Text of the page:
Ever since it opened, Sugar Cafe has easily been the cutest cafe on the block. Hip, chic. and new, it is an internet cafe by day and a bar/lounge by night. What's really great though is that they roast their own coffee, and it's always been gosh darned good.

Lately, I've been going to Sugar Cafe to kill time while the contractors finish my apartment. I discovered that in addition to a good cup of joe, Sugar Cafe makes really good food! I've photographed here a slice of ginger cake and three muffins. The cake was moist and intensely gingery, and the muffins are generously sized. Last week I had a banana nut muffin topped with walnuts and a crunchy meringue/streusel, and it was exceptional. I might even way it's the best banana bread I've ever tasted! I liked it so much I bought a box of assorted muffins for my workers today. When the going gets tough, the tough bribe their contractors. After all, little sugar never slowed any project down!

Another day, I had a cheesy vegetable scramble because I needed to spend an entire morning at the cafe. I was very pleasantly surprised. Despite the cool vibe, Sugar Cafe serves some seriously homey grub! Maybe I just haven't cooked in too long, but it was so refreshing to eat a plate of food that tasted like home cooking rather than restaurant fare. Whoever cooks at Sugar Cafe is probably not a chef, but his/her friends probably love coming over for dinner.

Labels: , ,

Sunday, December 20, 2009

Sunday Brunch at Home

It was tempting to loll the day away at home, but we promised ourselves we wouldn't let another weekend pass without hitting the gym. So after one extra large egg white omelet and some garlicky haricot verts, we're off to pump some iron!


Wednesday, December 02, 2009

The Butler & the Chef

Well, I've said it before, and I'll say it again: I hate driving. This is how I know I've become a true transplant. No one from Los Angeles hates driving; only people from San Francisco brag about their carlessness. But after three days of driving around the Bay Area, I was ready to return my rental car. This morning (don't ask) I ended up on Treasure Island after I took a wrong turn onto 3rd Street and ended up on the Bay Bridge.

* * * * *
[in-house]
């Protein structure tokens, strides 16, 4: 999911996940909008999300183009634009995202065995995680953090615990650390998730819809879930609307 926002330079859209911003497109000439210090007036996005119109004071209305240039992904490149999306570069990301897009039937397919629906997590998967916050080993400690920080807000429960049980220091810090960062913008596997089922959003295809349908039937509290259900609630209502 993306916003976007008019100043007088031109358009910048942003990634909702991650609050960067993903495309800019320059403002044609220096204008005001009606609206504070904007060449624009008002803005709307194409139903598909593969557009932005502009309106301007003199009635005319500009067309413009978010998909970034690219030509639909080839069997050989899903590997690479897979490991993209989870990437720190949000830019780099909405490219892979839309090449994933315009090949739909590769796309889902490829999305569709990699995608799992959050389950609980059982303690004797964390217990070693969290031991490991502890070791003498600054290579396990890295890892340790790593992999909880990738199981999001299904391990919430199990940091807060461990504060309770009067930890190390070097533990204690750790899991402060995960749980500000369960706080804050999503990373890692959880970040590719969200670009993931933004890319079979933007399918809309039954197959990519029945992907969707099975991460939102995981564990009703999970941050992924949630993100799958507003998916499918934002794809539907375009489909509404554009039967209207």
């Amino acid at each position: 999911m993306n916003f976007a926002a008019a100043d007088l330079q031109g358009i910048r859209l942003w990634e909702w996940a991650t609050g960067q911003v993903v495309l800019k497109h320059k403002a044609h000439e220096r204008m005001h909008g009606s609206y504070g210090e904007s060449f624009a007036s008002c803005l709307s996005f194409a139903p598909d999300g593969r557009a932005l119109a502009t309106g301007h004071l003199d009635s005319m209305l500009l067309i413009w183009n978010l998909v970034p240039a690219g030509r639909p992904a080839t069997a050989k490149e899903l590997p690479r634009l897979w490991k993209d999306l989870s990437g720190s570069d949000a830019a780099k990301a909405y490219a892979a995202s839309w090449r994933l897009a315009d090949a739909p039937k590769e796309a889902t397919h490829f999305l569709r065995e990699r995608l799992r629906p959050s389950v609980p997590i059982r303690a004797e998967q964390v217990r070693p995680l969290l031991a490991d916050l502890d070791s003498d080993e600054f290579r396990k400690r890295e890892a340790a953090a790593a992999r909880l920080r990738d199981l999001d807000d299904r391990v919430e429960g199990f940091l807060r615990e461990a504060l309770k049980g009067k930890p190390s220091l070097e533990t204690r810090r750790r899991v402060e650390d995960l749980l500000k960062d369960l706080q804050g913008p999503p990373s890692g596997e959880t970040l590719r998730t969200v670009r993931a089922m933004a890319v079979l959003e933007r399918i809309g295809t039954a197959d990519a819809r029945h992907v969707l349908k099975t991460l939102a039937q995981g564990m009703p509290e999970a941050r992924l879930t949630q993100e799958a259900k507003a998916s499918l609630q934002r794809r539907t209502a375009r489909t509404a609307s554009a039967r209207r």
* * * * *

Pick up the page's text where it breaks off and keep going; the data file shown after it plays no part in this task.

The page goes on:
Always one to turn lemons into lemonade, I hopped out of the car and took some photos of San Francisco in the fog. Treasure Island really does have a lovely view of the city.

After getting safely back into the city I had breakfast at The Butler & the Chef. I had a buckwheat crepe filled with smoked salmon and creme fraiche, with a side of very fresh baby spinach. It was a lovely meal, and I had enough left over for lunch. If you want a cozy French breakfast in a quiet, lesser known part of town, this is a great spot to keep in mind.

Labels: ,

Wednesday, September 23, 2009

Breakfast Sandwich

I've woken up starving every single day this week. So far I've tried to keep things under control with oatmeal or yogurt in the morning, but today I said to hell with it and made myself a breakfast sandwich.

Guacamole, lightly fried ham, and an egg over easy in all its gooey glory. What's scary is that I felt full after eating half of this monster, and ten minutes later I was hungry enough to eat the rest of it. Oh well, at least it's cool enough today to go for a run.

Labels: ,

Friday, September 04, 2009

Martinez, CA

J and I took an unprecedented road trip way out into the East Bay today. Our end point was Martinez, CA. Specifically, we found ourselves in Martinez's very cute downtown neighborhood. It reminded us both of Claremont, where we went to college.

We had breakfast at Victoria's Cafe, a no frills neighborhood diner that looks like it's been there for fifty years. It's popular with the locals, from old retired ladies to police officers on a break. J made the winning choice of the meal with his linguica and eggs. This was one fo the best linguicas I've ever tasted: very smokey, not too salty, with just a touch of sweetness to it so the sausage charred nicely.

I had the chicken fried steak because I can never resist chicken fried steak. This was a fine rendition, as were the hash browns and eggs over easy. Solid, all-American breakfast food at a decent price. Sometimes it's fun to get out of the city.

Right across the street was Gateau Elegant, pretty much the opposite of down home cheap eats. I had a slice of princess cake, which had some of the better princess cake custard I've tasted to date. However, I found the marzipan a little thick, though it gets points for not being hard or grainy.